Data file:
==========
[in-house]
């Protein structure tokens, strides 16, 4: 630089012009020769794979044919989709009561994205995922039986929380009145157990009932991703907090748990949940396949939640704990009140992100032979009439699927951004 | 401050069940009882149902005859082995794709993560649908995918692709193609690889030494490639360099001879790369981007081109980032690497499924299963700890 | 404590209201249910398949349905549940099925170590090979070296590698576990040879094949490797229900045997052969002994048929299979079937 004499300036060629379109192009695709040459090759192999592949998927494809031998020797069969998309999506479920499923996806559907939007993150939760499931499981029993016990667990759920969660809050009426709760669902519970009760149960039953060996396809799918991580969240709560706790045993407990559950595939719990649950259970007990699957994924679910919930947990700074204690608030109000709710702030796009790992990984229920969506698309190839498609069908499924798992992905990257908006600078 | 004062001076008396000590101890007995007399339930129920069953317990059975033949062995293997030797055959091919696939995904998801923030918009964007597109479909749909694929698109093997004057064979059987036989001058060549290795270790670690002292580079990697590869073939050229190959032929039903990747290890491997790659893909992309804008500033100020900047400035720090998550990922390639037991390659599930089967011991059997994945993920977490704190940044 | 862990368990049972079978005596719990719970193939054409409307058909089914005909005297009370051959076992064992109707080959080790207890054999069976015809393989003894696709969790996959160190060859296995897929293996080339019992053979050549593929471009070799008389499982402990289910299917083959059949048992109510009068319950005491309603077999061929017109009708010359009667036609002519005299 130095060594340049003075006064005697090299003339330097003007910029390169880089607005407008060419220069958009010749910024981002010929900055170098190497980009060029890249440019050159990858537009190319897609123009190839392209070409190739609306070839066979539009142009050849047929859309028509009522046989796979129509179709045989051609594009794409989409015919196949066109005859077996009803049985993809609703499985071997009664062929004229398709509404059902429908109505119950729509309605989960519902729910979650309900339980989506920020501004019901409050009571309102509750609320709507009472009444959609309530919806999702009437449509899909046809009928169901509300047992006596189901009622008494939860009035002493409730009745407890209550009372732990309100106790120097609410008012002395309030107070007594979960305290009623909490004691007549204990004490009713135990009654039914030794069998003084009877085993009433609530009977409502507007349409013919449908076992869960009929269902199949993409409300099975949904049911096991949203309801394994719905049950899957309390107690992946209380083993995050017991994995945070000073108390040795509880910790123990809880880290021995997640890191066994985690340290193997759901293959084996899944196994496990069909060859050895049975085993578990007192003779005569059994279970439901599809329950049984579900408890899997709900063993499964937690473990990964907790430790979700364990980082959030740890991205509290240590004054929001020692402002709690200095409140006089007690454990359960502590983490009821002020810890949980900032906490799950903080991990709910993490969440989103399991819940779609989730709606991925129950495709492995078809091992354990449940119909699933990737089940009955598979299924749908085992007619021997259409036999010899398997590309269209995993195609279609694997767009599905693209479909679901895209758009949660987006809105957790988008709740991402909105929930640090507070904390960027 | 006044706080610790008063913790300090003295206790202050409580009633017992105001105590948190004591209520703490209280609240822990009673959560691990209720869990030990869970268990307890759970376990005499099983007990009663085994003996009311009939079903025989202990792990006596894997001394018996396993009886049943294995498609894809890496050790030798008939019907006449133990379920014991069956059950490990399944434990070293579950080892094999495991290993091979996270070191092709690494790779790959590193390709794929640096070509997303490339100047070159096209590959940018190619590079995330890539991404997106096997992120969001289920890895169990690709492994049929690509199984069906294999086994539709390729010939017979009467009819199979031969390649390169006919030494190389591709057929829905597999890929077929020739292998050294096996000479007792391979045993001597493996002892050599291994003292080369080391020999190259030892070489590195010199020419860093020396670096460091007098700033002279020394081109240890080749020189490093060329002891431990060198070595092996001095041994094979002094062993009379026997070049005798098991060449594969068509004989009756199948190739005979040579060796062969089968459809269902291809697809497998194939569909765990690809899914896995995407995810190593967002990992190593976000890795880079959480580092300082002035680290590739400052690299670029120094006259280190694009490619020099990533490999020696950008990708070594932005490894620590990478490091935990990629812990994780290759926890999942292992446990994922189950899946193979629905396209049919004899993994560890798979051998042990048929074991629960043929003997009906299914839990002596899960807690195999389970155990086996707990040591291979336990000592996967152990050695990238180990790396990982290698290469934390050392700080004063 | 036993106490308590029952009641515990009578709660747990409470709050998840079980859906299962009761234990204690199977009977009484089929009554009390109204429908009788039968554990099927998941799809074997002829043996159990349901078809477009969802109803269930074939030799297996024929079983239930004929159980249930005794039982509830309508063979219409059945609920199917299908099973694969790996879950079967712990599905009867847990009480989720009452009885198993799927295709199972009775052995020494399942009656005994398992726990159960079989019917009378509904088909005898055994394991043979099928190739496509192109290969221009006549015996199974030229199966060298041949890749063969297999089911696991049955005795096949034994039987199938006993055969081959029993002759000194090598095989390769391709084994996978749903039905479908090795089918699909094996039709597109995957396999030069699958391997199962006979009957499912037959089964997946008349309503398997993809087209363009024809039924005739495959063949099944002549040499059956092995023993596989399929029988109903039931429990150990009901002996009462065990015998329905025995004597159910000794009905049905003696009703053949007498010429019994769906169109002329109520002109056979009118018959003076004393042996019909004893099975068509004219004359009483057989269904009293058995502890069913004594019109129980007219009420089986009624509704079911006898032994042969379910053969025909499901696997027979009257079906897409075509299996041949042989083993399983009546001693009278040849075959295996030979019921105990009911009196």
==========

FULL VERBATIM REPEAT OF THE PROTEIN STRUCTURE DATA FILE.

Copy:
[in-house]
């Protein structure tokens, strides 16, 4: 630089012009020769794979044919989709009561994205995922039986929380009145157990009932991703907090748990949940396949939640704990009140992100032979009439699927951004 | 401050069940009882149902005859082995794709993560649908995918692709193609690889030494490639360099001879790369981007081109980032690497499924299963700890 | 404590209201249910398949349905549940099925170590090979070296590698576990040879094949490797229900045997052969002994048929299979079937 004499300036060629379109192009695709040459090759192999592949998927494809031998020797069969998309999506479920499923996806559907939007993150939760499931499981029993016990667990759920969660809050009426709760669902519970009760149960039953060996396809799918991580969240709560706790045993407990559950595939719990649950259970007990699957994924679910919930947990700074204690608030109000709710702030796009790992990984229920969506698309190839498609069908499924798992992905990257908006600078 | 004062001076008396000590101890007995007399339930129920069953317990059975033949062995293997030797055959091919696939995904998801923030918009964007597109479909749909694929698109093997004057064979059987036989001058060549290795270790670690002292580079990697590869073939050229190959032929039903990747290890491997790659893909992309804008500033100020900047400035720090998550990922390639037991390659599930089967011991059997994945993920977490704190940044 | 862990368990049972079978005596719990719970193939054409409307058909089914005909005297009370051959076992064992109707080959080790207890054999069976015809393989003894696709969790996959160190060859296995897929293996080339019992053979050549593929471009070799008389499982402990289910299917083959059949048992109510009068319950005491309603077999061929017109009708010359009667036609002519005299 130095060594340049003075006064005697090299003339330097003007910029390169880089607005407008060419220069958009010749910024981002010929900055170098190497980009060029890249440019050159990858537009190319897609123009190839392209070409190739609306070839066979539009142009050849047929859309028509009522046989796979129509179709045989051609594009794409989409015919196949066109005859077996009803049985993809609703499985071997009664062929004229398709509404059902429908109505119950729509309605989960519902729910979650309900339980989506920020501004019901409050009571309102509750609320709507009472009444959609309530919806999702009437449509899909046809009928169901509300047992006596189901009622008494939860009035002493409730009745407890209550009372732990309100106790120097609410008012002395309030107070007594979960305290009623909490004691007549204990004490009713135990009654039914030794069998003084009877085993009433609530009977409502507007349409013919449908076992869960009929269902199949993409409300099975949904049911096991949203309801394994719905049950899957309390107690992946209380083993995050017991994995945070000073108390040795509880910790123990809880880290021995997640890191066994985690340290193997759901293959084996899944196994496990069909060859050895049975085993578990007192003779005569059994279970439901599809329950049984579900408890899997709900063993499964937690473990990964907790430790979700364990980082959030740890991205509290240590004054929001020692402002709690200095409140006089007690454990359960502590983490009821002020810890949980900032906490799950903080991990709910993490969440989103399991819940779609989730709606991925129950495709492995078809091992354990449940119909699933990737089940009955598979299924749908085992007619021997259409036999010899398997590309269209995993195609279609694997767009599905693209479909679901895209758009949660987006809105957790988008709740991402909105929930640090507070904390960027 | 006044706080610790008063913790300090003295206790202050409580009633017992105001105590948190004591209520703490209280609240822990009673959560691990209720869990030990869970268990307890759970376990005499099983007990009663085994003996009311009939079903025989202990792990006596894997001394018996396993009886049943294995498609894809890496050790030798008939019907006449133990379920014991069956059950490990399944434990070293579950080892094999495991290993091979996270070191092709690494790779790959590193390709794929640096070509997303490339100047070159096209590959940018190619590079995330890539991404997106096997992120969001289920890895169990690709492994049929690509199984069906294999086994539709390729010939017979009467009819199979031969390649390169006919030494190389591709057929829905597999890929077929020739292998050294096996000479007792391979045993001597493996002892050599291994003292080369080391020999190259030892070489590195010199020419860093020396670096460091007098700033002279020394081109240890080749020189490093060329002891431990060198070595092996001095041994094979002094062993009379026997070049005798098991060449594969068509004989009756199948190739005979040579060796062969089968459809269902291809697809497998194939569909765990690809899914896995995407995810190593967002990992190593976000890795880079959480580092300082002035680290590739400052690299670029120094006259280190694009490619020099990533490999020696950008990708070594932005490894620590990478490091935990990629812990994780290759926890999942292992446990994922189950899946193979629905396209049919004899993994560890798979051998042990048929074991629960043929003997009906299914839990002596899960807690195999389970155990086996707990040591291979336990000592996967152990050695990238180990790396990982290698290469934390050392700080004063 | 036993106490308590029952009641515990009578709660747990409470709050998840079980859906299962009761234990204690199977009977009484089929009554009390109204429908009788039968554990099927998941799809074997002829043996159990349901078809477009969802109803269930074939030799297996024929079983239930004929159980249930005794039982509830309508063979219409059945609920199917299908099973694969790996879950079967712990599905009867847990009480989720009452009885198993799927295709199972009775052995020494399942009656005994398992726990159960079989019917009378509904088909005898055994394991043979099928190739496509192109290969221009006549015996199974030229199966060298041949890749063969297999089911696991049955005795096949034994039987199938006993055969081959029993002759000194090598095989390769391709084994996978749903039905479908090795089918699909094996039709597109995957396999030069699958391997199962006979009957499912037959089964997946008349309503398997993809087209363009024809039924005739495959063949099944002549040499059956092995023993596989399929029988109903039931429990150990009901002996009462065990015998329905025995004597159910000794009905049905003696009703053949007498010429019994769906169109002329109520002109056979009118018959003076004393042996019909004893099975068509004219004359009483057989269904009293058995502890069913004594019109129980007219009420089986009624509704079911006898032994042969379910053969025909499901696997027979009257079906897409075509299996041949042989083993399983009546001693009278040849075959295996030979019921105990009911009196």